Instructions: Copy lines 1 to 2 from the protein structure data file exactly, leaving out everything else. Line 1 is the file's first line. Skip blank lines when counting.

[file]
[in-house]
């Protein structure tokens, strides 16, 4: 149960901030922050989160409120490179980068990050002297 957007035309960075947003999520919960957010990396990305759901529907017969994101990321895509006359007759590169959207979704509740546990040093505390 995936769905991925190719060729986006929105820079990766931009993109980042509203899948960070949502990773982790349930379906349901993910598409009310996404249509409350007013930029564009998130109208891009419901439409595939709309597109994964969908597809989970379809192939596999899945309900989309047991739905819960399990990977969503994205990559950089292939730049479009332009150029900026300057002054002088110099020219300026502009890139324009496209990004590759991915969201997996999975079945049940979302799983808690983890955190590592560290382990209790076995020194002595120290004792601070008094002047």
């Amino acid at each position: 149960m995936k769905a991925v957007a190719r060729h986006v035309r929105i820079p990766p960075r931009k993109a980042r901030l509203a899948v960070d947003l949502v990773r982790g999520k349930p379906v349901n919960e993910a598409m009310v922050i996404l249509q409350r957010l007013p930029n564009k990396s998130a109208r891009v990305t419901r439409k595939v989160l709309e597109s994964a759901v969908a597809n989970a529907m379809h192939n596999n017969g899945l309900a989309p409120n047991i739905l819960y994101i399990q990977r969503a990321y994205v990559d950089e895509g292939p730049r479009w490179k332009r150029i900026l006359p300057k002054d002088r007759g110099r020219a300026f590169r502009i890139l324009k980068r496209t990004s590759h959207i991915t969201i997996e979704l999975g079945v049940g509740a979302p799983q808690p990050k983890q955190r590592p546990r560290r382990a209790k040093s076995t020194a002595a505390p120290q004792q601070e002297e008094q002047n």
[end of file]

[in-house]
């Protein structure tokens, strides 16, 4: 149960901030922050989160409120490179980068990050002297 957007035309960075947003999520919960957010990396990305759901529907017969994101990321895509006359007759590169959207979704509740546990040093505390 995936769905991925190719060729986006929105820079990766931009993109980042509203899948960070949502990773982790349930379906349901993910598409009310996404249509409350007013930029564009998130109208891009419901439409595939709309597109994964969908597809989970379809192939596999899945309900989309047991739905819960399990990977969503994205990559950089292939730049479009332009150029900026300057002054002088110099020219300026502009890139324009496209990004590759991915969201997996999975079945049940979302799983808690983890955190590592560290382990209790076995020194002595120290004792601070008094002047």